Decades of chronic neglect should have convinced all residents’ associations, political analysts, and mayors that ratepayers are the best people to govern their own neighbourhoods. Potholes are a spine-breaking example. How fast can a hole appear? Two months of rain created potholes at 72 locations in Ipoh, and the city council allocated RM600,000 last month to repair them.

A resident in Ipoh’s Taman Pengkalan Harmoni complained last month that no action had been taken to repair Jalan Persiaran Margosa 1 despite three years of complaints and several accidents. In Selangor alone, there were 37,130 reports of potholes on roads maintained by local councils over a 21-month period in 2019-2020.

The following year, Klang motorists complained about stretches of road with perilous crater-like potholes. One 230-metre stretch of Jalan Sungai Kapar Indah, particularly, had not been repaired for 10 months despite being riddled with potholes. There were eyewitness accounts of motorcyclists flung off their machines. Scores of motorists had to repair their tyre rims, exhaust pipe, steering alignment, and even the front bumper.

Drive to Johor Bahru, the city made famous by community do-gooder Panjang. A spot check last December found multiple potholes on high traffic roads such as Jalan Tebrau. As far back as 2006, Jalan Tebrau had already been highlighted in newspapers for its potholes. In that year, an odd-job 64-year-old resident known as Panjang took it upon himself to fill up potholes around Jalan Maju, Jalan Serampang and Jalan Perang with stones and pebbles before sealing them with cement.

In 2007, a 20-year-old ran his motorcycle over a pothole, fell and died from head injuries. In 2009, a hairdresser was killed when she fell off a motorcycle which hit a pothole. So, up to 2020 Panjang was still braving the traffic. “So many potholes appearing, especially roads around residential areas. Very dangerous for motorcyclists and cyclists,” he had told reporters.

A university study in 2017 found that more than 1,000 road traffic deaths in Malaysia were caused by potholes. If neighbourhood governing committees had existed, most of these tragic deaths wouldn’t have occurred.

Probably inspired by Panjang’s self-sacrificing example, a group of bikers set up an Ikatan Silaturrahim Brotherhood in 2007 to fix potholes in Kuala Lumpur, Selangor, and Malacca. Spending their own money, they persisted valiantly in their life-saving work for a good 14 years despite objections from the local councils.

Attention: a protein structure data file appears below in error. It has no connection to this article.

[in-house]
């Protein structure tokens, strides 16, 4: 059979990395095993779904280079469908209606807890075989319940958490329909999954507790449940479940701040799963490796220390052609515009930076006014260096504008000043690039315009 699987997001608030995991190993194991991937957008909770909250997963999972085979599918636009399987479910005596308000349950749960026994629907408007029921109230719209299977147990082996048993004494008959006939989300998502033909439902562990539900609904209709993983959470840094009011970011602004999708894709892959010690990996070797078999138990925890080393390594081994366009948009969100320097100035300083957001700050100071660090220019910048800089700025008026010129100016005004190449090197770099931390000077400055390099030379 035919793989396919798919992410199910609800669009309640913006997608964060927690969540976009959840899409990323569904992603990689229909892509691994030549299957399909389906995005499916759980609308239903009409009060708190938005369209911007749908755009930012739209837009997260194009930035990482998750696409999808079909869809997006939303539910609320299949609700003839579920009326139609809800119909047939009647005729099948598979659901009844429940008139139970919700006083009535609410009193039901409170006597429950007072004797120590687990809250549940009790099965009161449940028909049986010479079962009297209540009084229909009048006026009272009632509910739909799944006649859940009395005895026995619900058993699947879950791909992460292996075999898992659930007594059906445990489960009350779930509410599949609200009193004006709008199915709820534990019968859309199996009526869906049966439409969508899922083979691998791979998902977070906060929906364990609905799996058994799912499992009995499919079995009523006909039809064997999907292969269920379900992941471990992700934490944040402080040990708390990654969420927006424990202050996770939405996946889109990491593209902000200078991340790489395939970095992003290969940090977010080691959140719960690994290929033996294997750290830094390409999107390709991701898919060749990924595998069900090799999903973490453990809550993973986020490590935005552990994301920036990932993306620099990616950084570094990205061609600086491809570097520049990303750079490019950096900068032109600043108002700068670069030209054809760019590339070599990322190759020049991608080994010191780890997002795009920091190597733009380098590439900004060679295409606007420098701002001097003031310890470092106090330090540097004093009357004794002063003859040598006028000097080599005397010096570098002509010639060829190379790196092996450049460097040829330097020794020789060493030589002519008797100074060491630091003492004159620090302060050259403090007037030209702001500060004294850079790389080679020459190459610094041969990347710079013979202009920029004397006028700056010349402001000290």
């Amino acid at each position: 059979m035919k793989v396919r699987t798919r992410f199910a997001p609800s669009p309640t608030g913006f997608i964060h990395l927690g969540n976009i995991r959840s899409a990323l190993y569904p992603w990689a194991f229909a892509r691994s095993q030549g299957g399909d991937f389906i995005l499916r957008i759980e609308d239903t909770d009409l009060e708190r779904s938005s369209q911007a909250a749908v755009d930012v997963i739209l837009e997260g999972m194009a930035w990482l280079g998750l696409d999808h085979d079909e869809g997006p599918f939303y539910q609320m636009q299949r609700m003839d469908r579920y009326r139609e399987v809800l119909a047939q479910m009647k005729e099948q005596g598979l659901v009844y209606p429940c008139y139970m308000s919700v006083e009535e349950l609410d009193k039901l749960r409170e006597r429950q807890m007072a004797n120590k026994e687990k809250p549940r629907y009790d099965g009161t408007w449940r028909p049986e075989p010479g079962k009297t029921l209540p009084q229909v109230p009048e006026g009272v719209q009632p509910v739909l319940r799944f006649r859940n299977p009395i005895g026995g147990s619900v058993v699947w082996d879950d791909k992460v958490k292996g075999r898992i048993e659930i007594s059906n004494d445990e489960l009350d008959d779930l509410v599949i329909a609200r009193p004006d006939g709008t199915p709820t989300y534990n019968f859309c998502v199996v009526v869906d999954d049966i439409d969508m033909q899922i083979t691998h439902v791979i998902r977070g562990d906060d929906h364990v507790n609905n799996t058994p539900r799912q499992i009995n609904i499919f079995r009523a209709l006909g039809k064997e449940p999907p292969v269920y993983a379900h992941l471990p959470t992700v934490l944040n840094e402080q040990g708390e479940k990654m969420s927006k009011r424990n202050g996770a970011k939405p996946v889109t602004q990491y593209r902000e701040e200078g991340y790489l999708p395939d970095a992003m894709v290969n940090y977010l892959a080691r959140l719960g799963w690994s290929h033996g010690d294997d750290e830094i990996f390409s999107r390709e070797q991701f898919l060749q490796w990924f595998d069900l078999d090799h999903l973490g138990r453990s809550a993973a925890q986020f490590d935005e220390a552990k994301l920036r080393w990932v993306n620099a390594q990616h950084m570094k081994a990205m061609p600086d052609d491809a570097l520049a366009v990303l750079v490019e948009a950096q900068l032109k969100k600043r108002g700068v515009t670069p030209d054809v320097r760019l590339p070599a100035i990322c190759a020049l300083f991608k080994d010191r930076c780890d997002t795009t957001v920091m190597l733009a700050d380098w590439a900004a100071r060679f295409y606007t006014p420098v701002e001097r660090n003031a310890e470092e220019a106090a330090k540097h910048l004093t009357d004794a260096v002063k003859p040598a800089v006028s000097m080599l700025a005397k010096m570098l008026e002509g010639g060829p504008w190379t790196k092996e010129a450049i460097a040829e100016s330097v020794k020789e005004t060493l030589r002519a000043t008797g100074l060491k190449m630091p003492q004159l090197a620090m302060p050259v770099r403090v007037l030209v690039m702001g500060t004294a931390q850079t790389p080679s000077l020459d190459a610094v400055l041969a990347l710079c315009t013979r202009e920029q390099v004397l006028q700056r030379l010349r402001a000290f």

The group’s leader Azlan Sani Zawawi had personally known of three bikers who died in pothole crashes, and one of the volunteers, Muhammad Azizi, said he joined the brotherhood because of an incident when he was hit by a car while trying to avoid a pothole. Last year in Sabah, Pensiangan district villagers launched a cement donation drive so that they could fix the potholes along a 30-metre length of road that posed a great safety risks to users.

These pothole adventures are a telltale sign that the right people to keep every neighbourhood in a sprightly condition that promotes happy living are the ratepayers. The councils, instead of trying to micro-manage, should delegate neighbourhood maintenance to the neighbourhood committees comprising ratepayers who then appoint the maintenance contractors and supervise them. Better still if these contractors are themselves blue-collar residents of the neighbourhood.

Councils still control the finances as they pay the contractors, and they can stipulate a rule that no person related to a neighbourhood committee member can be awarded a maintenance contract. Another important rule is that no member of a political party can be a member of the neighbourhood committee. This removes politics completely from neighbourhood governance.

A far-reaching benefit of the neighbourhood committee is that it provides experience in non-political governance. With such a base to stand on, ratepayers will make better councillors if appointed and better civil servants if they hold such jobs. When such councillors or civil servants advance into state and federal positions, they will be poised to reduce politicking at every level of government.

Send a message to Nga Kor Ming, the Minister of Local Government Development. He is in Kepayang, Ipoh. It falls under his purview to establish this missing basic tier of government.


Disclaimer: The views and opinions expressed in this article are those of the author and do not necessarily reflect the official policy or position of Ipoh Echo